Ahead of ThesFest 16 which will be held n Lincoln, Nebraska from June 20 - 25 (yes, we will be there!), Natasha Shaffer from Educational Theatre Association asked ITO (International Thespian Officer) Candidates on the International Thespian Festival Discussion Page to identify a specific, meaningful experience they have had during their theatre education and explain why it is important to them. The following response was written by J. Tucker Greer from Owensboro, KY. I found this response to be insightful and extremely well-written. It details an incredibly creative way one drama teacher guided students in character development while teaching them a valuable lesson about positive versus negative reinforcement.
Way back in middle school (okay, three years ago,) I was in a production of "Hoodie" by Lindsay Price. If you know this play, then you know that it is a daunting show for a group of 7th & 8th graders. It pushes you to look at the lives of the misfits, the odd balls, and the popular. It makes you determine where you fit in, and that is not an easy story to tell. At our young age, most of us had not used back story to help us develop a character, much less develop us as individuals. Our director decided that we needed to get in touch with ourselves first, before we could dig into our characters.
She brought us together on stage one afternoon, and gave us each two post-it-notes. On the left and the right sides of the house, she had hung two sheets of bulletin board paper. She instructed us to think for a few seconds about something nice someone had said about us. We were to write the word on a post-it and then stick it on the stage left wall. My post-it said "funny" and I proudly stuck it on the wall. Other words on the wall: silly, pretty, happy, nice, etc.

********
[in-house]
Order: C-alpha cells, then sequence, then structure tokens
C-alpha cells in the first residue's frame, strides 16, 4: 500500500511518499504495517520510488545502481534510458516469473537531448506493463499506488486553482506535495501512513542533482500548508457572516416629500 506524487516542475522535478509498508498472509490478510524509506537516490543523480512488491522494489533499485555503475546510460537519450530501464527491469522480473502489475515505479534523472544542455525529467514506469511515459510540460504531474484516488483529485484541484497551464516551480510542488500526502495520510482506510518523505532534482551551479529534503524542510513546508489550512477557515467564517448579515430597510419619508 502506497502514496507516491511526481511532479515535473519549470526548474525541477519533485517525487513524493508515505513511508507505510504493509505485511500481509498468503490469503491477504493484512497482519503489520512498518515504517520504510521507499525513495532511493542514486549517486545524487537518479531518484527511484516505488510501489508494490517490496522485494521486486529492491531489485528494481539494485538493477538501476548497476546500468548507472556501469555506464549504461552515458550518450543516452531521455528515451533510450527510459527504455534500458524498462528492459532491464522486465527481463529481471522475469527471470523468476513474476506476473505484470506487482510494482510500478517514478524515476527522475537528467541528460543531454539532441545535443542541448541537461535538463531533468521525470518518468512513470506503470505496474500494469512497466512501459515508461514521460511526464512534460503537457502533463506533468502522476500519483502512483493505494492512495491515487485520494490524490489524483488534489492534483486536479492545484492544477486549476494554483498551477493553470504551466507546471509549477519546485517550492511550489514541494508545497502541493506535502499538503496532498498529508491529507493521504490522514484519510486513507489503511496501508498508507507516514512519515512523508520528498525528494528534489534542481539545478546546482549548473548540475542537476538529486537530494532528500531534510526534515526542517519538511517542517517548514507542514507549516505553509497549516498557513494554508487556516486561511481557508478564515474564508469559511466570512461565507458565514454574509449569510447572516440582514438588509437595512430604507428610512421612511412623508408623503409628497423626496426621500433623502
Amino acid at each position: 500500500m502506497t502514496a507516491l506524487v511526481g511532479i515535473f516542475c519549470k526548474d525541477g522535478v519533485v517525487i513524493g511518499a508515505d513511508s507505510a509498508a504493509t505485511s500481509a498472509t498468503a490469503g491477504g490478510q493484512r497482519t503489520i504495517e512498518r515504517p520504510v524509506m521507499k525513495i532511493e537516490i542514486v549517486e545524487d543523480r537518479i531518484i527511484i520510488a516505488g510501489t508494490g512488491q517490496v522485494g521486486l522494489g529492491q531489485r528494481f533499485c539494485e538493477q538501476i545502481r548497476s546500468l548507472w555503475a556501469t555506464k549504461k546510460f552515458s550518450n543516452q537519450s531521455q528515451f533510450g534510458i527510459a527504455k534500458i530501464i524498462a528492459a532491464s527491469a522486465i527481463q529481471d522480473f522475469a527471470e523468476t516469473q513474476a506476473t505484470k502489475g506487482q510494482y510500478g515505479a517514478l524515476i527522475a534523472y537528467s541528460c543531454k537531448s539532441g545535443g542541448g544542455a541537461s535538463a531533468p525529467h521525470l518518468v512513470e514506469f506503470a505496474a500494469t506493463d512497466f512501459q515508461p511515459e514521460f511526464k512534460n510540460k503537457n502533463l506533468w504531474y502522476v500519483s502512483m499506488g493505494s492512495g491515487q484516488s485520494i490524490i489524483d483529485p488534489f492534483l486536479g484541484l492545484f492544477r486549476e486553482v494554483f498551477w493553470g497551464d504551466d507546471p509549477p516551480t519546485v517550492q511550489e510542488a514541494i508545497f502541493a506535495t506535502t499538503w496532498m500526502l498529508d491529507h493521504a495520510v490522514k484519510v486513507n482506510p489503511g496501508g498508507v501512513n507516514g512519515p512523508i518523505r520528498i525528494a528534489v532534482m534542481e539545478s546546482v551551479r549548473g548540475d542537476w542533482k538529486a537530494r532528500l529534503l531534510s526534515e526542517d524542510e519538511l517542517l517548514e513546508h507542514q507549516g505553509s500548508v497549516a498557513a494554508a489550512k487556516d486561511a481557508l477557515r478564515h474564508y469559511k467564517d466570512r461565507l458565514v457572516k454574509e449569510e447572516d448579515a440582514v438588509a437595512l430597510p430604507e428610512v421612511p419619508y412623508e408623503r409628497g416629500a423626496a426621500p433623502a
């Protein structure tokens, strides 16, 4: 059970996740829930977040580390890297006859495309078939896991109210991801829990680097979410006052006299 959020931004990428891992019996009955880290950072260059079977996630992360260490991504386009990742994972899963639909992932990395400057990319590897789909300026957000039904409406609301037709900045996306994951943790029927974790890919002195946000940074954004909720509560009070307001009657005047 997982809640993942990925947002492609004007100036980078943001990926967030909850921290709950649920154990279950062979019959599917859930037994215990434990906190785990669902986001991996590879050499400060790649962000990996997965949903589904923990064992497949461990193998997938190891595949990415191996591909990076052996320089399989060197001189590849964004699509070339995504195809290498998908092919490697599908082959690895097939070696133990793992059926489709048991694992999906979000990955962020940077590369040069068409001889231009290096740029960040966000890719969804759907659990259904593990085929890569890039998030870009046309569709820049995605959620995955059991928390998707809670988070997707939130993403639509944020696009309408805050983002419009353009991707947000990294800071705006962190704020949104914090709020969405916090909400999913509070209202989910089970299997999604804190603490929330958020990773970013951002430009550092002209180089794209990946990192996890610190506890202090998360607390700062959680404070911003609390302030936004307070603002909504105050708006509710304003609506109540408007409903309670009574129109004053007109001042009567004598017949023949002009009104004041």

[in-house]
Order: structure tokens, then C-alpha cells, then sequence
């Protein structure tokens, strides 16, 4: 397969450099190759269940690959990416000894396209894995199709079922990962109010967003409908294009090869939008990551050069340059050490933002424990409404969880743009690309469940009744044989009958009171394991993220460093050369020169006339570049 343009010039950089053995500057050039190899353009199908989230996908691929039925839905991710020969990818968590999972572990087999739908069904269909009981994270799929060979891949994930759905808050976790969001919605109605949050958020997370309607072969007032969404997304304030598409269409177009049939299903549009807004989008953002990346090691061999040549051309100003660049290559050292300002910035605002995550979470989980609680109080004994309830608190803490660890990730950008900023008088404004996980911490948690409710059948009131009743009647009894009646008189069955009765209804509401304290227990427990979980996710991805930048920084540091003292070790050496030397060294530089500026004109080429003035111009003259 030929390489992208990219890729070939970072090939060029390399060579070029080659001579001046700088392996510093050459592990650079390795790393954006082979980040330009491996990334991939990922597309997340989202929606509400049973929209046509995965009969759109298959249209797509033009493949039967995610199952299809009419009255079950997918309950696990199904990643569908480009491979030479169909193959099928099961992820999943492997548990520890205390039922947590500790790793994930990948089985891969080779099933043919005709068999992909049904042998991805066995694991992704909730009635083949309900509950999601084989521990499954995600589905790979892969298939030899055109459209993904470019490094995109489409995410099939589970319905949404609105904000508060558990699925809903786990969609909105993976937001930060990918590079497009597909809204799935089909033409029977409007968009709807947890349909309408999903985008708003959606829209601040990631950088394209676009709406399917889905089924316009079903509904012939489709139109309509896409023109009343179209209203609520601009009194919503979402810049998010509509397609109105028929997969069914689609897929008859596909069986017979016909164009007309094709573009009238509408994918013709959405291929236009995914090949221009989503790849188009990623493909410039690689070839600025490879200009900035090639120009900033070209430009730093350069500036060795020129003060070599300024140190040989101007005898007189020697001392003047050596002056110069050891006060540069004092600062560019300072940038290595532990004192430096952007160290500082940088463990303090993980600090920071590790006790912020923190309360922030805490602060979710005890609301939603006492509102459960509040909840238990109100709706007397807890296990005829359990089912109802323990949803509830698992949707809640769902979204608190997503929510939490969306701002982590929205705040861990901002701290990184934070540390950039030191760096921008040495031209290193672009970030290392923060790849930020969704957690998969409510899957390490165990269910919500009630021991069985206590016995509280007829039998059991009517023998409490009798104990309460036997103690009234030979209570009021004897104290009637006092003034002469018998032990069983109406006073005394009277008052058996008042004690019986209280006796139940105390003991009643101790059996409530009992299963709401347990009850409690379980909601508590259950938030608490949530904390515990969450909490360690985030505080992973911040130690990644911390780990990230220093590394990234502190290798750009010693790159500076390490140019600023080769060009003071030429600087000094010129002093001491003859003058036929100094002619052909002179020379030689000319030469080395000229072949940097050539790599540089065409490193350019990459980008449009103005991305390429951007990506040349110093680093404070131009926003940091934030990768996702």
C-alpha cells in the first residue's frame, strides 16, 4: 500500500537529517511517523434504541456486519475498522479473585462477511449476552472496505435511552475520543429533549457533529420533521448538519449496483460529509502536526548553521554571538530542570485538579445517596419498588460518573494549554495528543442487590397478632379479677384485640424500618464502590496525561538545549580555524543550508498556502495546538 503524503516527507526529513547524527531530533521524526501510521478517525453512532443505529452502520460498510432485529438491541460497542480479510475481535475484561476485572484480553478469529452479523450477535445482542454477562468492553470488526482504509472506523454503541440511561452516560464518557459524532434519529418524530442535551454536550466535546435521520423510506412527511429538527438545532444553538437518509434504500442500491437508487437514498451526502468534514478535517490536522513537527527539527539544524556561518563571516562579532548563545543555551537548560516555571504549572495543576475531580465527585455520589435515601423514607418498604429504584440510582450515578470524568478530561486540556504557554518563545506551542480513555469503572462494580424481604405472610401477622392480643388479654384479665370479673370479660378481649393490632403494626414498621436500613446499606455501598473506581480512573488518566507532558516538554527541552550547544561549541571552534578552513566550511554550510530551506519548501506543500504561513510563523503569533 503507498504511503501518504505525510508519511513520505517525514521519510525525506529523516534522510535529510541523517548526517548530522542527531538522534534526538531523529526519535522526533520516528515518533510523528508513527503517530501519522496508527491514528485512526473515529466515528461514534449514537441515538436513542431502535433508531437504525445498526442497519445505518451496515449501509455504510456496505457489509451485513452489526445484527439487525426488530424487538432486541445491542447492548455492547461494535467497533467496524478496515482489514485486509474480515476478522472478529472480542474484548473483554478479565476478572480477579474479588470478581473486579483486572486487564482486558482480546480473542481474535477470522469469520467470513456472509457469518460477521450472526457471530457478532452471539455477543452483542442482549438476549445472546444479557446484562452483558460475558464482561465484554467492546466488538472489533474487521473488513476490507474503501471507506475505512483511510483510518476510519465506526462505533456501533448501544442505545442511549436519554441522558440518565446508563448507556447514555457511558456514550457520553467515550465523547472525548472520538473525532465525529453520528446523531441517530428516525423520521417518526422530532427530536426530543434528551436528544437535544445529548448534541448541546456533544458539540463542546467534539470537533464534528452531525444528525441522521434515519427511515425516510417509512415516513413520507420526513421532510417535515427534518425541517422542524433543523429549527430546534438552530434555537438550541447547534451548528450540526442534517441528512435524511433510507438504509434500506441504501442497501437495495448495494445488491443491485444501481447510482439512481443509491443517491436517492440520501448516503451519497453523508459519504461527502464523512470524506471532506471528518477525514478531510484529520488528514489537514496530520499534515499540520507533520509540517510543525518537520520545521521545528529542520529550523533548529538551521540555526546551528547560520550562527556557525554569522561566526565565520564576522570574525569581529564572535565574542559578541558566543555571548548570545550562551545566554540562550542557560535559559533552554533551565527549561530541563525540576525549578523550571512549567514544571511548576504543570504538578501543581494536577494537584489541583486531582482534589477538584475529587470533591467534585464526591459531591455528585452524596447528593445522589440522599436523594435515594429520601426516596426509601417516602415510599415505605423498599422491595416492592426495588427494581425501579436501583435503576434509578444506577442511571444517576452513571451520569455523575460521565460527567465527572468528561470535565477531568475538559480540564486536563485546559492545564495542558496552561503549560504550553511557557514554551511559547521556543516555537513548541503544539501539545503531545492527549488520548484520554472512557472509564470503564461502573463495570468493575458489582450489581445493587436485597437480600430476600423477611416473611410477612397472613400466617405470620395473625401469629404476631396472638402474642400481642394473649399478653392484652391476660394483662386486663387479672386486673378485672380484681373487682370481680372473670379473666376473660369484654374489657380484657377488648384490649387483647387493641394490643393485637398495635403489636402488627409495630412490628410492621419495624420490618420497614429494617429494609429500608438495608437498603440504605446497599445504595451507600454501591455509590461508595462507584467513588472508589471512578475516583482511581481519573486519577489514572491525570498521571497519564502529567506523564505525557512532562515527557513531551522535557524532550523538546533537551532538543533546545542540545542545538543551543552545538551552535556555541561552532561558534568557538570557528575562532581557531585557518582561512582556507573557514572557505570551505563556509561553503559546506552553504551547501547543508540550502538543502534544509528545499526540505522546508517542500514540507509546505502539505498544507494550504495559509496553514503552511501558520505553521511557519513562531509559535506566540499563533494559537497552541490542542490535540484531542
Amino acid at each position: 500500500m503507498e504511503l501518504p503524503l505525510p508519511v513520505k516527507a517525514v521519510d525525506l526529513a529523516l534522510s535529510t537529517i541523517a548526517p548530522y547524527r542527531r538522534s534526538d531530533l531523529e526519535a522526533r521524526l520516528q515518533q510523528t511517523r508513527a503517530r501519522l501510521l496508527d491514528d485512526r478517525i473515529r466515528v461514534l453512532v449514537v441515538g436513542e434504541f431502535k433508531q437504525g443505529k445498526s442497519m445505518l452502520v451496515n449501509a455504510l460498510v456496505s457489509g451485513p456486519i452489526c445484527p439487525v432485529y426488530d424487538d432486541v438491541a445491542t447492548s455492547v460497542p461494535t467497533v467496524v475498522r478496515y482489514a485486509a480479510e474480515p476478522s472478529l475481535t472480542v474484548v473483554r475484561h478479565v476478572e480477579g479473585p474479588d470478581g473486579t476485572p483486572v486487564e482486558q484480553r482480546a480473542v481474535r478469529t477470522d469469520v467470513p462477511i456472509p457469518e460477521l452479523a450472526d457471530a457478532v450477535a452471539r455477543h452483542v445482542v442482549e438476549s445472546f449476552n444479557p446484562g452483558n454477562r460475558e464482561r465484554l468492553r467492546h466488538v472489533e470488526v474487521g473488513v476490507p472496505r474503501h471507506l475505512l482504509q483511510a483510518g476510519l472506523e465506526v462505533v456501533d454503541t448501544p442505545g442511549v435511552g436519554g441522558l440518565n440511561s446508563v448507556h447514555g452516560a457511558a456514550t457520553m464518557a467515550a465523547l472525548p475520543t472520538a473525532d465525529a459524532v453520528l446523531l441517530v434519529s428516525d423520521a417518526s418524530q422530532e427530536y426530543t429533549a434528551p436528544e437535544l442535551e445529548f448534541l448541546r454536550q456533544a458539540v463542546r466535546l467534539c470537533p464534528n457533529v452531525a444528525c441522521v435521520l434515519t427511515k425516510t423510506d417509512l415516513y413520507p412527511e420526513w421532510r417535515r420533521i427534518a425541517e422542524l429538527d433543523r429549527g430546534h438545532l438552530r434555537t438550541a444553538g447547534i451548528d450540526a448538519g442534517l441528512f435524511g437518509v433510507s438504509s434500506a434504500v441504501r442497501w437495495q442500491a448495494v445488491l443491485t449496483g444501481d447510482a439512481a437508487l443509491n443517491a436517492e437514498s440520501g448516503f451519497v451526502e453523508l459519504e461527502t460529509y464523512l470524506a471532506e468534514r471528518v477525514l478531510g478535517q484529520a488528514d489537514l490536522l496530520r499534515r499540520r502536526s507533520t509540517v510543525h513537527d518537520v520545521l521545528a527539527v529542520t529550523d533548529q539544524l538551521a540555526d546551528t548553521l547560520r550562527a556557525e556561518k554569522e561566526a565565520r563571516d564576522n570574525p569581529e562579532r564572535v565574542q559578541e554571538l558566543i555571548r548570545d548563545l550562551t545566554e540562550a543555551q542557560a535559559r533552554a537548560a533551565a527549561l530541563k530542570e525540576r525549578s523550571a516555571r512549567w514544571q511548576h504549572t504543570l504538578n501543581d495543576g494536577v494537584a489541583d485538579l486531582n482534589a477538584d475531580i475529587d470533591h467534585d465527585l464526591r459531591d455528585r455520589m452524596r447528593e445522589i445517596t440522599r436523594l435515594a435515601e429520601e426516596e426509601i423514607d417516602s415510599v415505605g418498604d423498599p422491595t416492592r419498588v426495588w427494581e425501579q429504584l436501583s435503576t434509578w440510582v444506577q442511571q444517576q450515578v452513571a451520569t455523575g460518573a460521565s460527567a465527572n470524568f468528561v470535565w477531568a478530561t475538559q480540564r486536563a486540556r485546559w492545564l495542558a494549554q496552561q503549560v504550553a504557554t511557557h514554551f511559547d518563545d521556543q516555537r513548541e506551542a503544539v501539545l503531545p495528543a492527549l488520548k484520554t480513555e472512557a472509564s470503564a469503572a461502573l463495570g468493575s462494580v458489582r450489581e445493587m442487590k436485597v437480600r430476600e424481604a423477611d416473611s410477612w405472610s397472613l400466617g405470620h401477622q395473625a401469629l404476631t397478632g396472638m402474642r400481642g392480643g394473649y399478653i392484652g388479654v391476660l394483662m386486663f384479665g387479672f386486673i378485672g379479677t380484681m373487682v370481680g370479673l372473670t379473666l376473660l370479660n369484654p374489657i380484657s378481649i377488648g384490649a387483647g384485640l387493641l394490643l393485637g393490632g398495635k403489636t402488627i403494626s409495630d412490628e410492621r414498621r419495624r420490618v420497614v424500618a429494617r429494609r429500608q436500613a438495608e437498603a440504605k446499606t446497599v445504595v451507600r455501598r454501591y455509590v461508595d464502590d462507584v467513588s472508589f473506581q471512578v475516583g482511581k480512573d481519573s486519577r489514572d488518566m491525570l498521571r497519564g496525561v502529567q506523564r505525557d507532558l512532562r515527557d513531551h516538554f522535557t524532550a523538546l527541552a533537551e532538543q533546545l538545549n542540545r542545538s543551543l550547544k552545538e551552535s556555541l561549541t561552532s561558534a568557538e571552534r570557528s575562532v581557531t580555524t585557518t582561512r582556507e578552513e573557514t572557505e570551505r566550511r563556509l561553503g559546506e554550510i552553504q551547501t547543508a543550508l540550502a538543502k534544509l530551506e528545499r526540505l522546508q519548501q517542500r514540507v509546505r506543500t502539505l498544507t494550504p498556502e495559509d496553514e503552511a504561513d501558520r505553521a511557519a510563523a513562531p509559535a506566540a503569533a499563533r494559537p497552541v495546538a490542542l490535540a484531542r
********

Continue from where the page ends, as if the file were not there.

She brought us back to the stage and then asked us to think of about a time when someone said something rude or unkind. It was amazing how quickly we posted our negative comments. It took less time to think of the negative than it did the positive. This time my post-it said "fat" and I sure didn't feel proud, as I stuck it on the wall. Other words on this wall: ugly, rude, witch, jealous, etc. I can tell you that we didn't come back to the stage with the same energy that we'd had before.
As we sat back down, our director threw a bunch of post-it pads on to the edge of the stage and she said, "Write down any other comments someone has said about you and put them on the corresponding walls. Positive or negative, it is up to you." It was crazy to me how quickly we filled up the negative wall. Yes, we continued to put up positives, but the negative wall had more words by the end of our rehearsal that day.
You wouldn't think writing a few words on a piece of paper would leave you emotionally drained, but that day, we all felt the power of words. She left the boards up the entire week and each time we remembered, or heard, a comment, we were free to add the word to the boards. As the week progressed, she even allowed her classes to participate and by the end, the positive wall had over 300 yellow post-its, but the negative had almost 600. The negative wall doubled the positive.
This activity helped each of us dig into the characters we were portraying, but it did so much more. It taught me a valuable lesson; it is much easier to believe (and remember) the negative comments that we hear about ourselves. I decided then and there that I don't want to be the reason someone has a post-it for the negative wall. I want to help add to the positive by using words that are supportive and kind.
I continue to look for the positives in my life and the lives of others and I will forever be grateful for this lesson and all that it taught me.